Higher-order function

In computer science, a higher-order function is a function that does at least one of the following:

  • Takes one or more functions as arguments
  • Returns a function as its result.

All other functions are first-order functions.

Anonymous class

In Java, the anonymous class enables you to declare and instantiate a class at the same time. If you only need to use a local class once, then you should use the anonymous class. For example, if you wish to define a runnable class to execute a task:

Executors.NewSingleThreadExecutor().execute(new Runnable() {
    public void run() {
        // Your task execution.

As you can see on the above example, the Runnable is a interface with one function run defined. The anonymous class implemented the interface.

Lambda Expression

Besides the anonymous class, Java also supports anonymous functions, named Lambda Expression.

While anonymous class enables you to declare the new class in a statement, it is sometimes not concise enough when there is only one function in the class.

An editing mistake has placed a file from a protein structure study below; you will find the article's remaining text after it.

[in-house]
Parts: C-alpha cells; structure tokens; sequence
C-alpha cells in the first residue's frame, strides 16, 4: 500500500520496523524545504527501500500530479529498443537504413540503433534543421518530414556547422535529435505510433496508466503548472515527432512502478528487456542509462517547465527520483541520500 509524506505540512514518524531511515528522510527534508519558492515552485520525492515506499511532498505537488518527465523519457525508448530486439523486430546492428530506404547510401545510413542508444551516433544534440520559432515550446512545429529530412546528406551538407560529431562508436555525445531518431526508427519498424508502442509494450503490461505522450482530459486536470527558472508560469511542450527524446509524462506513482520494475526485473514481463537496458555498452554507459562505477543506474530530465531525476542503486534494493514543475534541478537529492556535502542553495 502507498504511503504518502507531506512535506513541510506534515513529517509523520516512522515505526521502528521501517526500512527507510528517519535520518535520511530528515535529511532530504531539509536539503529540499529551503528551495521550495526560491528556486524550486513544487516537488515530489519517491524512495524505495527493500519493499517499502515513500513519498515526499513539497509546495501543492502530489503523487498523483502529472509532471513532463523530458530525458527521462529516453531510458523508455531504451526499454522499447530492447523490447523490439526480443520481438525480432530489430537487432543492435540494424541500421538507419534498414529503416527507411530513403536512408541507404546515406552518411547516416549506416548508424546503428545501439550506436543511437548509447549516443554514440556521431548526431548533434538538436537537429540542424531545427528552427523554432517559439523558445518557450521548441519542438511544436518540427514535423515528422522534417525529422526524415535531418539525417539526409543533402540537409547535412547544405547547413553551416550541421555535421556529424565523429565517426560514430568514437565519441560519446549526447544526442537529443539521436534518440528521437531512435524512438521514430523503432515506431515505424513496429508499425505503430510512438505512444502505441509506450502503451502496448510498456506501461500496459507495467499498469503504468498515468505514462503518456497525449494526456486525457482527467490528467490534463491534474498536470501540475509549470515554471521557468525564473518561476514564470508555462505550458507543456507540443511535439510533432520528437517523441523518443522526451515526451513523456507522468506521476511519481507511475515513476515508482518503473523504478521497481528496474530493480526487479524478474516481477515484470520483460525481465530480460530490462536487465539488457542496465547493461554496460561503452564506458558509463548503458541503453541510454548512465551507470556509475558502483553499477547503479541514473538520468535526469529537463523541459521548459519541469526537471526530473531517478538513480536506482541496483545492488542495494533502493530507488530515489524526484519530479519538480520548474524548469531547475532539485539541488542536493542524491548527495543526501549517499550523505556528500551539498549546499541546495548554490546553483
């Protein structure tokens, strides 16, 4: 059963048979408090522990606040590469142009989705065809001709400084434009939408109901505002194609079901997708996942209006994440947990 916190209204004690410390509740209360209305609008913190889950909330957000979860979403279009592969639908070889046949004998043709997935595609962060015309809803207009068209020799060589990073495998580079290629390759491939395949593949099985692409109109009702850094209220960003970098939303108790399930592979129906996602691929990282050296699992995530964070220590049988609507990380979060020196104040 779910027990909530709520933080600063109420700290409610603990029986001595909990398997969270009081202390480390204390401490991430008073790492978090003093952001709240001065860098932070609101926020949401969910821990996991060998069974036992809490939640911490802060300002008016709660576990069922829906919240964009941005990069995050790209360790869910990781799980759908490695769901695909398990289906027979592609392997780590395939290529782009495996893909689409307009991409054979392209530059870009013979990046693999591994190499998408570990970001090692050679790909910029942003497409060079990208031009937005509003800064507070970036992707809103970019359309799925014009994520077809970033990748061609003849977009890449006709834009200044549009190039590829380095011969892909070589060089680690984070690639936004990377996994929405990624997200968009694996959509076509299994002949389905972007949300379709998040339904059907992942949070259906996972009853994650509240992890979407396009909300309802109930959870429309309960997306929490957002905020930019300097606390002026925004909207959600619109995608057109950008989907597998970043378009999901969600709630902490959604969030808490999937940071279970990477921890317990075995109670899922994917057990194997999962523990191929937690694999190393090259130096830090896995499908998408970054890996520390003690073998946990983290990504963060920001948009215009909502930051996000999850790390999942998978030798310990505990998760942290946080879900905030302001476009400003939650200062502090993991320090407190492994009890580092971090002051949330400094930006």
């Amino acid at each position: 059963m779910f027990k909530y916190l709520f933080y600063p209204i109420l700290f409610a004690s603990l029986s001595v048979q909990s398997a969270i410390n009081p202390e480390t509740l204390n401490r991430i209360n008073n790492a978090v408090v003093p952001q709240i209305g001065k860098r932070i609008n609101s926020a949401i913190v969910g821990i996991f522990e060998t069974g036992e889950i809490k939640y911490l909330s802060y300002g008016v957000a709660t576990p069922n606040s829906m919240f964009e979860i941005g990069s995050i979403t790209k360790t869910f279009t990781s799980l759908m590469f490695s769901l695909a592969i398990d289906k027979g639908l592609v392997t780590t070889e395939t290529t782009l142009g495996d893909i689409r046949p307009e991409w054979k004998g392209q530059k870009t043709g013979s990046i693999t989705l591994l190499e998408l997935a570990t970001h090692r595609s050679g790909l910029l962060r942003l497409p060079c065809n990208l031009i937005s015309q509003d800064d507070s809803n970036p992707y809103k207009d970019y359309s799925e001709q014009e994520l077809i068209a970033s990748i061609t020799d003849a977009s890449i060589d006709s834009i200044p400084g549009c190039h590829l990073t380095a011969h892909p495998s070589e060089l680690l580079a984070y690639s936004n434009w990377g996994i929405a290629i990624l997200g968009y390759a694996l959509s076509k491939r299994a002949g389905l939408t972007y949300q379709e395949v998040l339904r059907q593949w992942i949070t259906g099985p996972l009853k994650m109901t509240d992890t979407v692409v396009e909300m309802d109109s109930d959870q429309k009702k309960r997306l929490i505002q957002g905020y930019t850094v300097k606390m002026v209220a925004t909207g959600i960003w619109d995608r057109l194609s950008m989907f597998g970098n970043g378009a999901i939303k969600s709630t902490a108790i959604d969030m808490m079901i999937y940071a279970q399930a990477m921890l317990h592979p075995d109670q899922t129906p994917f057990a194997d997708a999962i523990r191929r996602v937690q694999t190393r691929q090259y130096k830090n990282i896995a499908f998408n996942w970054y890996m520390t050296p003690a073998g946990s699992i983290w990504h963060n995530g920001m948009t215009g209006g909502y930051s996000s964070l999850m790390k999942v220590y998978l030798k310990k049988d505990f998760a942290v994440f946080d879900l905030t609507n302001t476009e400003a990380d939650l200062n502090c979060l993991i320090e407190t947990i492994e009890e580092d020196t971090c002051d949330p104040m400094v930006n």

For the example on the above section, we could simplify it’s implementation with a Lambda expression.

Executors.NewSingleThreadExecutor().execute(()-> {// Your task execution })

The lambda expression provides a few functionalities:

  • Enable to treat functionality as a method argument, or code as data
  • A function that can be created without belonging to any class.
  • A lambda expression can be passed around as if was an object and executed on demand.

In the mean time, the functions are first-class in Kotlin. They can be stored in variables and data structures, passed as arguments and returned from other higher-order functions.

The kotlin Lambda expression follows the following syntax:

  • It is always surrounded by curly braces,
  • Parameter declarations in full syntactic from go inside curly braces and have optional type annotations.
  • The body goes after an -> sign.
  • If the expression return type is not Unit, the last expression inside the body is treated as the return type.

As you can tell, the Lambda expression can’t specify the return types. If you wish the define the return type, you could use an alternative solution: anonymous function.

fun(x: Int, y: Int): Int = x + y

The major difference between Kotlin and Java is that Kotlin is a functional programming language. Kotlin has a dedicated type for functions, for example:

val initFunction: (Int) -> Int

The above expression means that the initFunctions is a function type, and the function takes in a integer and return a integer.

The above function be rewrite as:

val a = {i: Int -> i +1}